Ducks: The ducks will be the advance forces in the war against brain worm. I need to look through the duck breeds and see which are the best foragers. I also plan to get Muscovies to keep the fly population down near the goats.

Goats: We'll continue with the Boers, hopefully getting a good kid crop in the spring. I will be keeping all of the good-quality doelings for future breeding. I'm also looking for a dairy goat this fall to provide milk starting in the spring.

Pigs: While Paul is gone, pigs will be in the garden area tilling the soil and eating weeds. I will be planting oats behind them in the summer for winter forage and to keep weeds to a minimum.

Turkeys: Turkeys have been such a disaster this year that I'm not sure I want to try them again so soon. I'll have to make that decision next summer.


Fencing: I want to finish the perimeter fence around the forest next year. I also want to divide the forest into paddocks so that I don't have to use the electric netting out there. I'd like to save it for the dairy goat on pasture.

Poultry House: With the addition of ducks to my flock, I'll need more space than the brooder for winter housing. I'll probably get a hoophouse kit to build a combination poultry house for the ducks and layers.

Water: I plan to dig out a very small pond at the base of the spring run-off and put a second storage tank nearby. The tank would provide water to the forest paddocks so that the other tank can be used only for the pastures.

Monday, November 05, 2007

A Few More Goat Notes

I'm beginning to see a pattern here:

The only hitch was that early in the process, Nieuw apparently jumped the fence into the next paddock, although neither of us saw her do it.

One section of fence sagged enough that R6 Nieuw got out.

Yesterday, I caught her in the act. She's been going under the fence, not over. Since the bottom-most strand of the electric netting is neutral, she's discovered that she can flip it up with her nose and scoot under, especially if the fence is "floating" on top of heavy vegetation. So yesterday I had to chase all the goats back into their previous paddock and then use my scythe to cut a fenceline for the netting. Once it was flush with the ground, I staked down each section with tent pegs. It seems to have worked, because everyone was still in their paddock this morning.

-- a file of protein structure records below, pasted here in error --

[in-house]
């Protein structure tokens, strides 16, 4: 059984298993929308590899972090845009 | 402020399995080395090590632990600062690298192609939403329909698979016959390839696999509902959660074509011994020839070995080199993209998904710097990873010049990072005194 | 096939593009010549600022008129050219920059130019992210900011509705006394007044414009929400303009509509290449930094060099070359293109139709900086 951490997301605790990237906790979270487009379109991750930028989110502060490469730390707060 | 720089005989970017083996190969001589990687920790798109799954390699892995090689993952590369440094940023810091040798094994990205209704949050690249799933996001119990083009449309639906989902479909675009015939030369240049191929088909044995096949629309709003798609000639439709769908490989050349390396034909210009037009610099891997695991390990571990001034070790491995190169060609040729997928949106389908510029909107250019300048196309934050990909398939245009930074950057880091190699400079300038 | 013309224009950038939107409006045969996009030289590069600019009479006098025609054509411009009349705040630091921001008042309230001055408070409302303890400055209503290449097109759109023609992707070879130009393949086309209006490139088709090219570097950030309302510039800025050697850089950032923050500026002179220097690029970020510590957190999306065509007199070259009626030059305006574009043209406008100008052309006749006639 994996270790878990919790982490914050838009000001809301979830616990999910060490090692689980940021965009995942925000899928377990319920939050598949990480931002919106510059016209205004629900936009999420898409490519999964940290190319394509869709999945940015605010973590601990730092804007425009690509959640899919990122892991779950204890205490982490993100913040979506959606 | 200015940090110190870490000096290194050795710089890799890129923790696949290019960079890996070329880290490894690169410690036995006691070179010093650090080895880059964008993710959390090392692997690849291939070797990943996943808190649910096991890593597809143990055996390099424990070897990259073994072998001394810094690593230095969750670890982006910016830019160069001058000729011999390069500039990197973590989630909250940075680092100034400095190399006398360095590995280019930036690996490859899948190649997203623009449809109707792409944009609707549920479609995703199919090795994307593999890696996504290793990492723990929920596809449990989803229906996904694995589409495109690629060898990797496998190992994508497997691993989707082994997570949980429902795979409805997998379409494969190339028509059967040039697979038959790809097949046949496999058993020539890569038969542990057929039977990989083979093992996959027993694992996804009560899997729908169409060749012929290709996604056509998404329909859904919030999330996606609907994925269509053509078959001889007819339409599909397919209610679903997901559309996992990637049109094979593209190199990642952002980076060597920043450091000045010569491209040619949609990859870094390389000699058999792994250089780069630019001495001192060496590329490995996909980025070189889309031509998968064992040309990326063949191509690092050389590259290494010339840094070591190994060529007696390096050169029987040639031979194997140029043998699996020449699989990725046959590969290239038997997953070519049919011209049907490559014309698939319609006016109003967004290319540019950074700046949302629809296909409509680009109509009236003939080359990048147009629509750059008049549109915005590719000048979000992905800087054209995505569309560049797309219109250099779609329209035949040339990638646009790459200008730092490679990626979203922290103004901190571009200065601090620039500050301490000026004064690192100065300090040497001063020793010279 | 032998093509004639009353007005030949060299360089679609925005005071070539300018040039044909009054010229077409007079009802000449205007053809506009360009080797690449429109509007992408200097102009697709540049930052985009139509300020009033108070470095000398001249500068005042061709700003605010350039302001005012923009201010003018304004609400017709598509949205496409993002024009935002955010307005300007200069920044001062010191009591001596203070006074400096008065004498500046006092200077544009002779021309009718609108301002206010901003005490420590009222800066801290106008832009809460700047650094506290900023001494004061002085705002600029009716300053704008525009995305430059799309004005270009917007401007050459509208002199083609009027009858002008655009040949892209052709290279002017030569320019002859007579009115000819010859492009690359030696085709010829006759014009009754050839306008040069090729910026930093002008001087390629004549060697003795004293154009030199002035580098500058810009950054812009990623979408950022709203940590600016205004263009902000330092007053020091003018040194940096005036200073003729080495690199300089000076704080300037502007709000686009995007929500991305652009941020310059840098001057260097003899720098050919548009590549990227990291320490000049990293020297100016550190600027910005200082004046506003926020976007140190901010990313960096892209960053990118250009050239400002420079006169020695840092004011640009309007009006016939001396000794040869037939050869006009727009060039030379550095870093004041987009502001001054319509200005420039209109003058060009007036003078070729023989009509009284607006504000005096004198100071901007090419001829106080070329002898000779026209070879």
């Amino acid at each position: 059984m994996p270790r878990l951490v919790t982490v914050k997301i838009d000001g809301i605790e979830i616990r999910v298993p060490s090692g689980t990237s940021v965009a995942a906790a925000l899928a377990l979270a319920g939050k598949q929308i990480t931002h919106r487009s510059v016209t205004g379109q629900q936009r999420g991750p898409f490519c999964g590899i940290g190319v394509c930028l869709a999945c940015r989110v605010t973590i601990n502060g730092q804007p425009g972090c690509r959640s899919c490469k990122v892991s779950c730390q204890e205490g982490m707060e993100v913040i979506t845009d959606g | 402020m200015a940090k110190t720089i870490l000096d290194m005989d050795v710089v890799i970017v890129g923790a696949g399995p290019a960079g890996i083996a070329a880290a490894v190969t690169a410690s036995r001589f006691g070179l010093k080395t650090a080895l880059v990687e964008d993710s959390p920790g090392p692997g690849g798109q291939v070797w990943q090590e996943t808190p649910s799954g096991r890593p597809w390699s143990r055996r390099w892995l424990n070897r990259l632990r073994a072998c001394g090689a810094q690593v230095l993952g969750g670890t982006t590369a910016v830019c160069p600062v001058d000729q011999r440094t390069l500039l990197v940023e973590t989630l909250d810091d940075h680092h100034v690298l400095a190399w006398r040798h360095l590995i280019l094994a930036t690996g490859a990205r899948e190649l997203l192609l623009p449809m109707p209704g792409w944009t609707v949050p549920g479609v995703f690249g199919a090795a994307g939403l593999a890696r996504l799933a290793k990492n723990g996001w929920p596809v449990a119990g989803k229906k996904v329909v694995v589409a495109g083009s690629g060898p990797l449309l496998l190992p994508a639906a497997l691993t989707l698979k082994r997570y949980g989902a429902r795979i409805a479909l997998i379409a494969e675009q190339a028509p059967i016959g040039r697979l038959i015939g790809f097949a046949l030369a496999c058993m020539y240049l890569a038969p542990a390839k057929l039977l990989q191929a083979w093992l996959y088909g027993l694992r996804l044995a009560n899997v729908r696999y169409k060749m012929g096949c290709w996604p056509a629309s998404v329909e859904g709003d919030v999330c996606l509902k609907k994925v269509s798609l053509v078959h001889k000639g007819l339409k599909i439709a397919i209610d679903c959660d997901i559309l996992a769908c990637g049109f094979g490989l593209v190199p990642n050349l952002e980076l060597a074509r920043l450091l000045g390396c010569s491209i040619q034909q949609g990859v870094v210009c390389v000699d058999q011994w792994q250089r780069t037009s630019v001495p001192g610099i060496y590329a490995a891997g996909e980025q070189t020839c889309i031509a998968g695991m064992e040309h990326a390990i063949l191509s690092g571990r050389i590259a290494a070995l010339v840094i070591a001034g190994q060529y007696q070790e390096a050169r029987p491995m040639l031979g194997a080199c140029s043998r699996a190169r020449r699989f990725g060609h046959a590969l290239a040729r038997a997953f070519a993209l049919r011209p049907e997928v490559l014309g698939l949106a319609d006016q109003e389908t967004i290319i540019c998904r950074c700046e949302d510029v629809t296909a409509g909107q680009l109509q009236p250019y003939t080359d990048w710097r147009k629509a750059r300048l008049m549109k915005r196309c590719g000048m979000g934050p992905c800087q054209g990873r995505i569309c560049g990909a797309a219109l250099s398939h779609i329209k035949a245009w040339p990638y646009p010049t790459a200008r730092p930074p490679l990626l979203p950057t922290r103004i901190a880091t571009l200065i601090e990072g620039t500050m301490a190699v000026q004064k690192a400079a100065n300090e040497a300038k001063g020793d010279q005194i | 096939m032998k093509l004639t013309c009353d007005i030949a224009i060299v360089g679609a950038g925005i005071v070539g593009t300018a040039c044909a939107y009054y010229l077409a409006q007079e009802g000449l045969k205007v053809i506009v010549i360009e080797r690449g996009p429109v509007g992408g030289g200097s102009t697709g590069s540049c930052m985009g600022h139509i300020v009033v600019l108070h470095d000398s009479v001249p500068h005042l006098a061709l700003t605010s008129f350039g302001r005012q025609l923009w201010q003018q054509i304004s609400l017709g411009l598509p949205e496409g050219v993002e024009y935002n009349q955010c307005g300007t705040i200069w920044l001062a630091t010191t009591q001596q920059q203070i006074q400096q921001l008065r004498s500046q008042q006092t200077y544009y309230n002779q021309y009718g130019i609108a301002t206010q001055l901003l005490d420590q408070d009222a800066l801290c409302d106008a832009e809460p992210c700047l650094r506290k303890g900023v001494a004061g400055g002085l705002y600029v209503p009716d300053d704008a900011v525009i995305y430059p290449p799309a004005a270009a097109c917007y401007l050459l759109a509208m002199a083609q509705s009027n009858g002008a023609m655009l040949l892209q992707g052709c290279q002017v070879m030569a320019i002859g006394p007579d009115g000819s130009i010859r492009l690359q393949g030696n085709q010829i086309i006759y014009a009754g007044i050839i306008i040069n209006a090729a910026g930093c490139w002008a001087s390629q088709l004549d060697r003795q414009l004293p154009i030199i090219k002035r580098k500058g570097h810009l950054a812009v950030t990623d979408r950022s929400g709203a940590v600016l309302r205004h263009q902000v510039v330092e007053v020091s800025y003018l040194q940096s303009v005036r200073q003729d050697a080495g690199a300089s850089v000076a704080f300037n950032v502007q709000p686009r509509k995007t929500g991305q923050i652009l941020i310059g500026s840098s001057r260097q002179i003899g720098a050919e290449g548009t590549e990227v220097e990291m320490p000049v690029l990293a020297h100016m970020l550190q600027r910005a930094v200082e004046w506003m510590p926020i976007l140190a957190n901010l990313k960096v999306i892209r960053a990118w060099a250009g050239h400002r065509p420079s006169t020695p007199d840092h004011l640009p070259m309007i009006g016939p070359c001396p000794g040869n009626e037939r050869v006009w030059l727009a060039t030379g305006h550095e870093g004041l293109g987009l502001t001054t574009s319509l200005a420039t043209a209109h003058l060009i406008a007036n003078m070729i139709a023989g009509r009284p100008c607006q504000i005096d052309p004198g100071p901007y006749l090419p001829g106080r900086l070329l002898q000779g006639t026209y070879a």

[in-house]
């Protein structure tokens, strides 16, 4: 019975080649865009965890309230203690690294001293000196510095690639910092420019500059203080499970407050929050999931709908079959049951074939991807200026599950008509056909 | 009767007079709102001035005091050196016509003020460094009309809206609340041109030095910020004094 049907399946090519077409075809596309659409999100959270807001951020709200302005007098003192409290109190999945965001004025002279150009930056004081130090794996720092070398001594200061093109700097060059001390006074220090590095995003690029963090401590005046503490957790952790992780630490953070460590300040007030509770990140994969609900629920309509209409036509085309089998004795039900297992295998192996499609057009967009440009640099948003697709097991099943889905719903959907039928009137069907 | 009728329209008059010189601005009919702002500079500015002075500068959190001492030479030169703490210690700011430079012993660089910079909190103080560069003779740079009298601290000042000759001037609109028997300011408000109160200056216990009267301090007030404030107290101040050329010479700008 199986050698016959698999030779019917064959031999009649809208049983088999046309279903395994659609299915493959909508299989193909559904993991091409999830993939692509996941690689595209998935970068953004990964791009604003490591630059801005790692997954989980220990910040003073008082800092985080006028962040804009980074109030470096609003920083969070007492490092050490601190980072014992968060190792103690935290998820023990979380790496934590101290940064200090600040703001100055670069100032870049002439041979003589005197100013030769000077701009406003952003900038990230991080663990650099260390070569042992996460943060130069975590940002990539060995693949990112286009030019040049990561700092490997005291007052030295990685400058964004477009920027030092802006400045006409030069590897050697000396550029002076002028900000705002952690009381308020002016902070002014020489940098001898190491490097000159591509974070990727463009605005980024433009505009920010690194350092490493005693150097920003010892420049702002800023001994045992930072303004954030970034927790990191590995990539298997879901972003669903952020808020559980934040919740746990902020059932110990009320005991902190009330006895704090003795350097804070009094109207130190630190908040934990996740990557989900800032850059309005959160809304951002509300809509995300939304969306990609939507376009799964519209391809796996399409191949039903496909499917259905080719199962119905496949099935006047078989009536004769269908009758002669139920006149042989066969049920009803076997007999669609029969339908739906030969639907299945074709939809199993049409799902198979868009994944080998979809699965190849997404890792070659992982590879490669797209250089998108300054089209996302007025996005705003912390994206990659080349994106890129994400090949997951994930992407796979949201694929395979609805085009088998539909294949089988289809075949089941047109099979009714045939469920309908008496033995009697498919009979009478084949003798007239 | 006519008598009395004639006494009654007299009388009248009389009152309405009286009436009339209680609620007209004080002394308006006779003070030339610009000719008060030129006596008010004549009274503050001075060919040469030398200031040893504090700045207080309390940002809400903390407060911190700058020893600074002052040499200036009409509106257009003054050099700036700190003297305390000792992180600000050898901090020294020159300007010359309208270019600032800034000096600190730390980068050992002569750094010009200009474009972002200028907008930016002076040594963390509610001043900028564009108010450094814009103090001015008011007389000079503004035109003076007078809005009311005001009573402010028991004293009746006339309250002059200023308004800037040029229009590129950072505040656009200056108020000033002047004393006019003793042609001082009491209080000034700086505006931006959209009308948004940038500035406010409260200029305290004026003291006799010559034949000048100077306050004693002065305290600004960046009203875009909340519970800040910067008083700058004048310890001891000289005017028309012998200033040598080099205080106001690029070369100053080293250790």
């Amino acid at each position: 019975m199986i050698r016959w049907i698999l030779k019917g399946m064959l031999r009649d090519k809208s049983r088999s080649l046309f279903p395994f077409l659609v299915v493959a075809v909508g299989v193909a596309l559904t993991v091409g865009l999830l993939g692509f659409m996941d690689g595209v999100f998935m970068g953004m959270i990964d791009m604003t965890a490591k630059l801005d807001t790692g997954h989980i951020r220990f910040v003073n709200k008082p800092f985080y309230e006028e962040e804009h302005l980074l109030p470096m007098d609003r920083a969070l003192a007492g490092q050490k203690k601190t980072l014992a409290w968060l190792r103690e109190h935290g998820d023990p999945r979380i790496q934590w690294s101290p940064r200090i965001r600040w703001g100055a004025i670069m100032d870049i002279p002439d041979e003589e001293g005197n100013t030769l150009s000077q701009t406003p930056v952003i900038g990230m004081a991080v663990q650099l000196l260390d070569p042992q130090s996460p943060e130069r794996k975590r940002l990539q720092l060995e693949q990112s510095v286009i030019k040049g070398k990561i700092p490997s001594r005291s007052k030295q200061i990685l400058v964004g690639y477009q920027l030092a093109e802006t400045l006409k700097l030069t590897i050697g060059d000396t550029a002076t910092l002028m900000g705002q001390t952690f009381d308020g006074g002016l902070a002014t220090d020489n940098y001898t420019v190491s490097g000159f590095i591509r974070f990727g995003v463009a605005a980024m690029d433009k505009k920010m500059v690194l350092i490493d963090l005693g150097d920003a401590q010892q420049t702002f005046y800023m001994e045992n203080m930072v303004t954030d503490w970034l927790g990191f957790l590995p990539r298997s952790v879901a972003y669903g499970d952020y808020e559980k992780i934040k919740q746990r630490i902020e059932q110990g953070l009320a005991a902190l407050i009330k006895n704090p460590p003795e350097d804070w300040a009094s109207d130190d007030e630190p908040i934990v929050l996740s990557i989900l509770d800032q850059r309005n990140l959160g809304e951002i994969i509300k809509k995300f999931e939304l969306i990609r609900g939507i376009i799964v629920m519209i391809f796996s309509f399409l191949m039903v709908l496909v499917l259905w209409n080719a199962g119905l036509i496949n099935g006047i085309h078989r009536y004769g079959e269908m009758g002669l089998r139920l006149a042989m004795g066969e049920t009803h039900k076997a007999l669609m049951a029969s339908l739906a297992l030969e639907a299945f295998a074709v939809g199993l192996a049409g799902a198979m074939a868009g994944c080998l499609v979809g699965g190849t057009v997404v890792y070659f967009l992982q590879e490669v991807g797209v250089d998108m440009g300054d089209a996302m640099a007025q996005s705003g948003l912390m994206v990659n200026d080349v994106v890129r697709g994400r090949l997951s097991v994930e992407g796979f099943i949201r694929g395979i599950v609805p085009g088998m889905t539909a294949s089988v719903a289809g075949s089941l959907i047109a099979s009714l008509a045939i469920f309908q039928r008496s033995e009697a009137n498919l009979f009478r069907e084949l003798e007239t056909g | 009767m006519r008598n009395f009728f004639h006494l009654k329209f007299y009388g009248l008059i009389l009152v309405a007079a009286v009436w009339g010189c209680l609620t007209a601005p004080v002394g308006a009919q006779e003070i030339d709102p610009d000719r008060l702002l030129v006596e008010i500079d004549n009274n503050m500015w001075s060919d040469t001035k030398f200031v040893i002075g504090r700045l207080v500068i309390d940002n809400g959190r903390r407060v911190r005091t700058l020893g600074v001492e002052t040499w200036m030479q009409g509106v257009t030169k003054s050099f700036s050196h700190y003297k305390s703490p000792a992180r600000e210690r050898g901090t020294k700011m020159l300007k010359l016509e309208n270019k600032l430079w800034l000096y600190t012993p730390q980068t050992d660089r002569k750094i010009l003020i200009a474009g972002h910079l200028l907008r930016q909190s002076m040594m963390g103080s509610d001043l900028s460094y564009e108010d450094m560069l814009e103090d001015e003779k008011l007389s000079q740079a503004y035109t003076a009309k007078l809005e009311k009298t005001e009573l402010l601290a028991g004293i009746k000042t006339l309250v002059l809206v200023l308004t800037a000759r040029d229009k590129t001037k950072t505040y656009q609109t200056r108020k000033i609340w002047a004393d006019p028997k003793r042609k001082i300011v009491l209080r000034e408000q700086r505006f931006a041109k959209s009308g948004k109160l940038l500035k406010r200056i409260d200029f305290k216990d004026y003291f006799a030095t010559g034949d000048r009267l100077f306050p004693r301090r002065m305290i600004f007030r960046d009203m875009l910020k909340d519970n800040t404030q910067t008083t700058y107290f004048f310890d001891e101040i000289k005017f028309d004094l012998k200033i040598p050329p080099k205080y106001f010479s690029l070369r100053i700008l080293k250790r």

Also, Bubba seems to have figured out not to stick his head through the fence, because I haven't had to rescue him since the last time I posted about it. So he got a reprieve from wearing a pvc pipe across his horns.

Thursday, November 01, 2007

Working the Goats

Paul and I spent the morning catching goats, deworming, trimming hooves and determining ages. It was downright relaxing compared to the rodeo of last time. This time, I had a cattle panel bent into a half circle and held in place with T-posts (actually, this was the remains of Bubba's pen.) I had set up their paddock fence so that one end ran flush with the cattle panel, so any goats that ran that way hit a dead end. It worked pretty much flawlessly, and since it was so easy to catch each goat the remaining ones never got too worked up.

The only hitch was that early in the process, Nieuw apparently jumped the fence into the next paddock, although neither of us saw her do it. We just left her for last so that she thought she'd gotten away with it, then snuck up and cornered her. Her "shortcut" turned out to be not so short, since we had to drag her all the way back to the first paddock to be treated, and then all the way back to the new one.

Based on how today went, I have a few ideas for building an actual working pen. It will be made of wire panels and T-posts, so if it needs to be tweaked (or completely changed), it will be easy enough. I did a quick sketch of the plan in Paint, so it's pretty ugly but hopefully it makes sense (click on it to see larger version).

The chute is pointing at the driveway so that a trailer could be backed up to it for easy loading. I estimate that it should cost less than $500 to build, with the majority of the cost coming from the panels. That's a far cry from the multiple thousands you can spend for pre-made working equipment. Since I doubt we would ever have more than 30 breeding does on this property at once, we don't need the fancy equipment.